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How to Clean Stainless Steel Sink (Quick & Easy)

stainless steel sink basin

Chances are, your current kitchen sink is stainless steel. Over 70% of sinks manufactured today are stainless steel sinks, and there are several good reasons for this.

Stainless steel sinks are practically indestructible, do not bend to extreme heat, do not stain, and are a great budget option for the kitchen renovator or builder.

Just because it’s an inexpensive option, stainless steel sinks don’t have to look cheap or dingy. As long as you know how to keep it clean, it will be pleasant to look at every day you are in your kitchen for years to come.

Plus, they are extremely easy and fast to clean!

We’ve got you covered with instructions and tips on how to keep your stainless steel sink shiny like it just came out of the box.divider 4

Preventative cleaning

mixer-tap-pixabay
Credit: RonPorter, Pixabay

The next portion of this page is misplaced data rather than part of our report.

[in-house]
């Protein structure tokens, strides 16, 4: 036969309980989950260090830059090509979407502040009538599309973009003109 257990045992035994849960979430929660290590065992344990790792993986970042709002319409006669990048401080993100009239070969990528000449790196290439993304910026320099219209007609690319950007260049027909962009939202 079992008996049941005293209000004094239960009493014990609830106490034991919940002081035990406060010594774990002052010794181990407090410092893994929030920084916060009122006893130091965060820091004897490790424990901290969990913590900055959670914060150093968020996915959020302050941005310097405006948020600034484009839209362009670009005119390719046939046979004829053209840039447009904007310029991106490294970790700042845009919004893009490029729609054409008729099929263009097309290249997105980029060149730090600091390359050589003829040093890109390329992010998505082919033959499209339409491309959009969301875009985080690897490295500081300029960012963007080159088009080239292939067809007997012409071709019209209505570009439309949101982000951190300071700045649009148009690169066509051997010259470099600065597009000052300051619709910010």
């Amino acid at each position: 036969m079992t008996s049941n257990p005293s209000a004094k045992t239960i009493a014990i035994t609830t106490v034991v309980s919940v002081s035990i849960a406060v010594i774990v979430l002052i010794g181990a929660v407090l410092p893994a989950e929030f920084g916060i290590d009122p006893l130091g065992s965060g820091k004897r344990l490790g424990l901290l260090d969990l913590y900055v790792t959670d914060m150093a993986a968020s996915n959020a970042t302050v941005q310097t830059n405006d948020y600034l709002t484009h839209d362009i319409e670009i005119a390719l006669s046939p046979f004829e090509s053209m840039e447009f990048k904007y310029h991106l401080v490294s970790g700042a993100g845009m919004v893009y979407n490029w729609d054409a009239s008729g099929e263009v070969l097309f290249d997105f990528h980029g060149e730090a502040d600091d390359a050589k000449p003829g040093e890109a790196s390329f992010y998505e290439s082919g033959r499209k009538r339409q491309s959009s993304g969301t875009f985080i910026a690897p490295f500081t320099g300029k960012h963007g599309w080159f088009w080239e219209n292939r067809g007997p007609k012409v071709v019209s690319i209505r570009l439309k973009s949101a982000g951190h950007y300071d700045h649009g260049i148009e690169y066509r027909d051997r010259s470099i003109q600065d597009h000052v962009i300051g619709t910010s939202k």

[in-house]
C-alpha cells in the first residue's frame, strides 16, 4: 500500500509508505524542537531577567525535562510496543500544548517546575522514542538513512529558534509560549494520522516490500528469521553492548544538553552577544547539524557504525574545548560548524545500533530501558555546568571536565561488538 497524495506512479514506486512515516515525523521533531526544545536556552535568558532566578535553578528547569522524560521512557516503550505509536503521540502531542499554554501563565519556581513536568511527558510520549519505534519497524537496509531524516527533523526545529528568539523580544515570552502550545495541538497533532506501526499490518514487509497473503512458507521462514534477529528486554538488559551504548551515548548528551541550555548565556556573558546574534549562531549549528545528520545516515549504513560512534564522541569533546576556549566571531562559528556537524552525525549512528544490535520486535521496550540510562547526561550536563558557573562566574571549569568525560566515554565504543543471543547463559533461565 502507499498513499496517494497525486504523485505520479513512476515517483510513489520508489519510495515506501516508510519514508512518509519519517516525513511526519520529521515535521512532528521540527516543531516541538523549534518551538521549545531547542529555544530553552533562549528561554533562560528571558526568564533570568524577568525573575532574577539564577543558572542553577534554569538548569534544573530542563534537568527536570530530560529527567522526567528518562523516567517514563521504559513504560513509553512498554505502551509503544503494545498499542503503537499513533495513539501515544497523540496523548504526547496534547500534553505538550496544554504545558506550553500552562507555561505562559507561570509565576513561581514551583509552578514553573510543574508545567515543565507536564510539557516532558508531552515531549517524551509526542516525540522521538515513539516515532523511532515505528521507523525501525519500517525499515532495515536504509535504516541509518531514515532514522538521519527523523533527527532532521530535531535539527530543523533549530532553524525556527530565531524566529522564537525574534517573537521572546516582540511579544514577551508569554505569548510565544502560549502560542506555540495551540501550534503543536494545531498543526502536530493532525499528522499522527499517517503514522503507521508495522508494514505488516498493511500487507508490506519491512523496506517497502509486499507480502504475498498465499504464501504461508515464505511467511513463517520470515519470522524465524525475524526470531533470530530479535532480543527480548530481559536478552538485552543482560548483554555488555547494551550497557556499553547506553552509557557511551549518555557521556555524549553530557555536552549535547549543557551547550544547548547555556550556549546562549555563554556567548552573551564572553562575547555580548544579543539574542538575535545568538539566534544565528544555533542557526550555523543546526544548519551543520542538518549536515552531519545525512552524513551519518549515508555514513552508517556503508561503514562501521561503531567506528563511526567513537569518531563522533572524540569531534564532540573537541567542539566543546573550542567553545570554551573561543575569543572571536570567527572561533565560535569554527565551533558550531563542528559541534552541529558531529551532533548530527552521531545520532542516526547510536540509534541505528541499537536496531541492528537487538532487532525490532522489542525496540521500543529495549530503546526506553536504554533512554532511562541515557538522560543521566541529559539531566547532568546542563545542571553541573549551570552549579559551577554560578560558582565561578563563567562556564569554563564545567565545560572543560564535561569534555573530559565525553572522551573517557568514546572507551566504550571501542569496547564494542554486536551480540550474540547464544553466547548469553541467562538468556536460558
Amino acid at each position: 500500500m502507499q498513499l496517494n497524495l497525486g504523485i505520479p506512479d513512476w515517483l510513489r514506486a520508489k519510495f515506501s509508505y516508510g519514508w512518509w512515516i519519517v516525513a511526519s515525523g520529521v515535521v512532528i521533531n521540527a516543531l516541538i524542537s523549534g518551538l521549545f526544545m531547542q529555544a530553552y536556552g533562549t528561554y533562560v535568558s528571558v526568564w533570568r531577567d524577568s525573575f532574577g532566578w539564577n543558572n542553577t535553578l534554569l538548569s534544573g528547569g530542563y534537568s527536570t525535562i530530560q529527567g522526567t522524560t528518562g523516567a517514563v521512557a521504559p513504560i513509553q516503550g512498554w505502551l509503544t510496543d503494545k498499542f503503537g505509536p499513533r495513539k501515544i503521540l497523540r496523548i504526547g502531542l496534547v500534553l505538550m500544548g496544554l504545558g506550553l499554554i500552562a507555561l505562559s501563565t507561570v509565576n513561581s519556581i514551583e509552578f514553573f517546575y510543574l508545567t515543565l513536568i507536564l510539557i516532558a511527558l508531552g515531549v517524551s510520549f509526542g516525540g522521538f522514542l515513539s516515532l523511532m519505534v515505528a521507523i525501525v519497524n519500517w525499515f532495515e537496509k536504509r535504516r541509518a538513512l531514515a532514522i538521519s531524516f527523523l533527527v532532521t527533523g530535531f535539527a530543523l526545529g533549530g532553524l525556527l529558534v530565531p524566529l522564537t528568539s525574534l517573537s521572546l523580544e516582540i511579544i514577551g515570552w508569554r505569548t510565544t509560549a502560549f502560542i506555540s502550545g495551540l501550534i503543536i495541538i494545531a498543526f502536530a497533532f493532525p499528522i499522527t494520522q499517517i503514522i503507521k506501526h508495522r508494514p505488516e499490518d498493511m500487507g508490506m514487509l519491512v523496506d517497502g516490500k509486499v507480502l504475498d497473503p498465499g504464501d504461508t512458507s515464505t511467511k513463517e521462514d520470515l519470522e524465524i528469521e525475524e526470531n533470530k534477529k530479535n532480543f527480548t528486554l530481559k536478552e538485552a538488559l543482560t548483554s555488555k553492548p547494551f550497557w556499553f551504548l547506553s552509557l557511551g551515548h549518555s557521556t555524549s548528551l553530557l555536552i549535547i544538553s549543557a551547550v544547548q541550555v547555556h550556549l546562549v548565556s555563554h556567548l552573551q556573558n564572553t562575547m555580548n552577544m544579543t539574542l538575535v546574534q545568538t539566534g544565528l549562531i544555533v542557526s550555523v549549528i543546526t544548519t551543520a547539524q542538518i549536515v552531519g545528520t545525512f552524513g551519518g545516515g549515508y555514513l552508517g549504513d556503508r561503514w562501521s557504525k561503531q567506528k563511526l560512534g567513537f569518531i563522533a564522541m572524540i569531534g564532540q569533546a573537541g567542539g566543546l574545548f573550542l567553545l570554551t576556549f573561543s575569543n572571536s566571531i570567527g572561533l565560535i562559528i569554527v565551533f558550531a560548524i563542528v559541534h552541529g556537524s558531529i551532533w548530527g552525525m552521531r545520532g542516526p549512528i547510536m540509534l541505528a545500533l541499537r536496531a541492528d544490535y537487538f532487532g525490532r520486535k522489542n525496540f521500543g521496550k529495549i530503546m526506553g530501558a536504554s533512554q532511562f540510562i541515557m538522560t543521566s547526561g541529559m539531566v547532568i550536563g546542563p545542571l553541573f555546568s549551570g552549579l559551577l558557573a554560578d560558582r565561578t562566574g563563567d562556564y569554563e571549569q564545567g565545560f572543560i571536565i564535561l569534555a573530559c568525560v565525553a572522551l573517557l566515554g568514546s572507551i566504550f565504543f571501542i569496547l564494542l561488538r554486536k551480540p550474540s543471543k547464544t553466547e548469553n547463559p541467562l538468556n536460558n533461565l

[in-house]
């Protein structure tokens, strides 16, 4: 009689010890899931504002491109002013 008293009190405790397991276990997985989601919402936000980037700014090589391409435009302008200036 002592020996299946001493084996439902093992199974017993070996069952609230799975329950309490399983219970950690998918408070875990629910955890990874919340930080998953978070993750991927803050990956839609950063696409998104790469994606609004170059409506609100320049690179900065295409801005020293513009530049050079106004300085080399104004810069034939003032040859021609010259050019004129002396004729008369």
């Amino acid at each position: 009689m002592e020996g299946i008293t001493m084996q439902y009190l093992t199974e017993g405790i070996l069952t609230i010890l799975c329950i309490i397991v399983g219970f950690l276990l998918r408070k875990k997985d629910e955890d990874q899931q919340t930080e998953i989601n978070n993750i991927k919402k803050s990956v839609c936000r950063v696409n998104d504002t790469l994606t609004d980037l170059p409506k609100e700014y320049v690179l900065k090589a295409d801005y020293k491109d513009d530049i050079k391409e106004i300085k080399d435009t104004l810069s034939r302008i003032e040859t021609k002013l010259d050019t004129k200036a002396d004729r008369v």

Stainless steel sinks thrive on frequent cleaning, it is impossible to clean them too much. They will not wear out from excessive cleaning, and will in fact keep their great look if you do so. Keep this in mind as you read our “how to clean” tips.

The best things you can do to keep your stainless steel sink clean are:
  • Rinse with warm water
  • Dry the sink completely
  • Don’t leave anything sitting on the sink for long periods of time

This should be done to wash away chlorine found in dish soap and water, which can cause unsightly water marks in your sink. These are the easiest, quickest, and best ways to keep your stainless steel sink shiny over a long period.

Before You Begin

stainless steel sink-pixabay
Credit: balog, Pixabay
If you have not followed the preventative cleaning measures, or you inherited a disgusting sight in your kitchen sink, gather these items before you start scrubbing:
  • Rubber gloves
  • A cleaning agent like Barkeeper’s Friend
  • OR baking soda and vinegar
  • A green scouring pad (like ScotchBright)
  • OR a dish rag
  • OR a sponge
  • ¼ cup cream of tartar and vinegar, for tough spots
  • Drying towel
  • Tough stain cleaner/towel
  • Club soda, for extra sparkle